I have based the V&A museum floor tile quilt on the corners of a floor tile design in the museum. There are many beautiful things to see in the museum, but I can’t help looking down at my feet wherever I go because there is so much inspiration down there on the floor.
I have simplified the design and also added some red to give some pop to the design. I’m hoping that I have achieved the aim of showing the blue square frame in the middle weaving over and under the grey and black strips.
You’ll be pleased to hear that this quilt is made with 2.1/2″ strips only – not a half square triangle in sight.
The quilt measures 50″ square, using sixteen 10″ finished size blocks. Fabric requirements are 1/4 yard of red, 3/4 yard each of blue and black with 1 yard of grey fabric. You can buy these fabrics at a discount in this week’s special offer.
Cutting requirements for the V&A museum floor tile quilt
The fabrics are all 2.1/2″ wide strips, so I have just specified the lengths of the pieces below.
Red fabric: seventeen 2.1/2″ squares, sixteen 4.1/2″ strips
Blue fabric: sixteen 2.1/2″ squares, sixteen 4.1/2″ strips, sixteen 8.1/2″ strips, sixteen 10.1/2″ strips
Black fabric: sixteen 2.1/2″ squares, sixteen 4.1/2″ strips, thirty two 9.1/2″ strips
Grey fabric: sixteen 2.1/2″ squares, sixteen 6.1/2″ strips, four 22.1/2″ strips, two 46.1/2″ strips, two 50.1/2″ strips
Make the individual blocks
Lay the strips out as shown. The 10.1/2″ blue strip is across the top of the block, with the 8.1/2″ blue strip down the left hand side. 8.1/2″ black strips are placed horizontally above and below the central area. The central area is made with a 4.1/2″ black strip on the left, a 4.1/2″ red strip above a red square. To the right of these are a black square and a 4.1/2″ blue strip.
Sew the central area together first: that’s the red strip with a black square in one row and the red square with a blue strip in the other row. Join these two rows as shown on the right of the photo.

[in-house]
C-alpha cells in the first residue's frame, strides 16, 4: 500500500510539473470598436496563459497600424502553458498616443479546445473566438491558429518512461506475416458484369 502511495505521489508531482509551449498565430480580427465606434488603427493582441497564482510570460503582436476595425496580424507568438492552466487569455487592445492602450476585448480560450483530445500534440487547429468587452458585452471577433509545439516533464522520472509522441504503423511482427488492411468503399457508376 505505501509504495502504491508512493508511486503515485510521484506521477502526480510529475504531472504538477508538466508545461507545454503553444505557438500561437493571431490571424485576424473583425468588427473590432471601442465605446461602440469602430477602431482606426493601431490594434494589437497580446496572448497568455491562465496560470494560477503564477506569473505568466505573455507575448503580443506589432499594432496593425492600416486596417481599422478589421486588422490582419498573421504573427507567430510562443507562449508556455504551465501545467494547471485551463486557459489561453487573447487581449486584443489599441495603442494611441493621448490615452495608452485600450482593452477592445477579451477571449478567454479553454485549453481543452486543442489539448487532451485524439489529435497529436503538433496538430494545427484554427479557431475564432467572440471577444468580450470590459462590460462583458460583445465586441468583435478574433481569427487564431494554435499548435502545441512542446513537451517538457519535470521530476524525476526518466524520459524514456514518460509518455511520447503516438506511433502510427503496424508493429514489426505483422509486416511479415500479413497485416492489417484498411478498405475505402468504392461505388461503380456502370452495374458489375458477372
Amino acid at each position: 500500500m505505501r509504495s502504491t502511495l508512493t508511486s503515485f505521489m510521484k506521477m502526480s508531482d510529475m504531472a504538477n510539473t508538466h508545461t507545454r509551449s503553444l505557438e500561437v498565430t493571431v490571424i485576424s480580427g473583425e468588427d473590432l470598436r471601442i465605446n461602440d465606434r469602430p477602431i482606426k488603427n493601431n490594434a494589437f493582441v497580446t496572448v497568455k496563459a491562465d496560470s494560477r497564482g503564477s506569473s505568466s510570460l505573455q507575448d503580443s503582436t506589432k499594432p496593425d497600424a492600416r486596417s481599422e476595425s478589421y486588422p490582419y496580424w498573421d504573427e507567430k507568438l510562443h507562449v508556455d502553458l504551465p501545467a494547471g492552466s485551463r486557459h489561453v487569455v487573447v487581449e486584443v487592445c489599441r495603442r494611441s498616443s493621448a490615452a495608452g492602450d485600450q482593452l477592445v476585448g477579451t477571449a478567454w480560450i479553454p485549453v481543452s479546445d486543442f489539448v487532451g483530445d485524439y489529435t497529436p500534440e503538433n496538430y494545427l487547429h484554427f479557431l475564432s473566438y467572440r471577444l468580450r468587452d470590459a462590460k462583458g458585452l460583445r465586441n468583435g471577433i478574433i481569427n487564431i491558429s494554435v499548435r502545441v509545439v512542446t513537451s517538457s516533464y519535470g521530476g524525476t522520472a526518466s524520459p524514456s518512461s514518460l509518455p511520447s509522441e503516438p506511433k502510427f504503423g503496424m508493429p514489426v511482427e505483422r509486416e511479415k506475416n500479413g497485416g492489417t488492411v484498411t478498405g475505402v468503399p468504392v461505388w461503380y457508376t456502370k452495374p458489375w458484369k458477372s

Now you can sew the black strip to the side of the unit and then black strips to the top and bottom. Finally sew the blue strip to the left hand side and then the blue strip across the top of the block.
It really is a very simple block to make!
Make the sashing strips
For the sashing, sew together a 6.1/2″ grey strip with first a blue square and then a grey square.
You need to make sixteen blocks and sixteen sashing strips.
Assemble the V&A museum floor tile quilt
Make the quilt in four quarters, using four blocks for each quarter. Form one row with two blocks and a sashing strip between them. For the second row sew together two sashing strips with a red square between them. In row three place two blocks with a sashing strip between them.
Rotate the blocks so that the blue is always on the outside. This is how you form the blue square frame weaving over and under the black and grey strips.
Sew the pieces together across each row and then sew the rows to each other. Make four of these sections.
For the the sashing between the quarters use the 22.1/2″ grey strips with just the one red square in the middle. So rows one and three consist of two blocks with a grey strip between them. Make the second row with two grey strips and a red square between them.
Sew the sections together across each row and then sew the rows to each other.
Add the quilt border
Finally, for the border I have basically continued the sashing. You’ll need two lengths of 46.1/2″ across the top and bottom and two lengths of 50.1/2″ for the sides.
That completes the V&A museum floor tile quilt top. It is now ready for layering, quilting and binding. Full details of these steps can be found in the quilting for beginners section.
Here’s the video:
Birmingham Back to Backs
Yesterday I went into Birmingham centre and was rather surprised to see crowds of people just around the area that I was visiting. It turned out to be the auditions for Britain’s Got Talent.
There were huge numbers of people waiting to get in to the theatre – they were very good natured and every now and then there was a huge roar of approval, presumably when someone well known arrived.
The reason that I was there was to visit a place called Back to Backs, which was absolutely fascinating. These are houses set around a courtyard, but each house had another one attached to the back of it. They had re created the interiors of the houses to show how they would have been at various times. For this they had used actual families that had lived in the houses.
The earliest was set up as 1870, when the houses were built. So much attention had been paid to making the details accurate that it was a real treat to see them. In the most modern house – around 1970 – a tailor had been the tenant and there was evidence of his sewing all over the house. I really wish that I had been able to take photos inside the house to show you. I saw two sewing machines – one the treadle type which I’m sure you have seen, but the other was even older than that. It looked very big and bulky and really interesting. Apparently this tailor was so good that people used to come to him from London to get their suits made.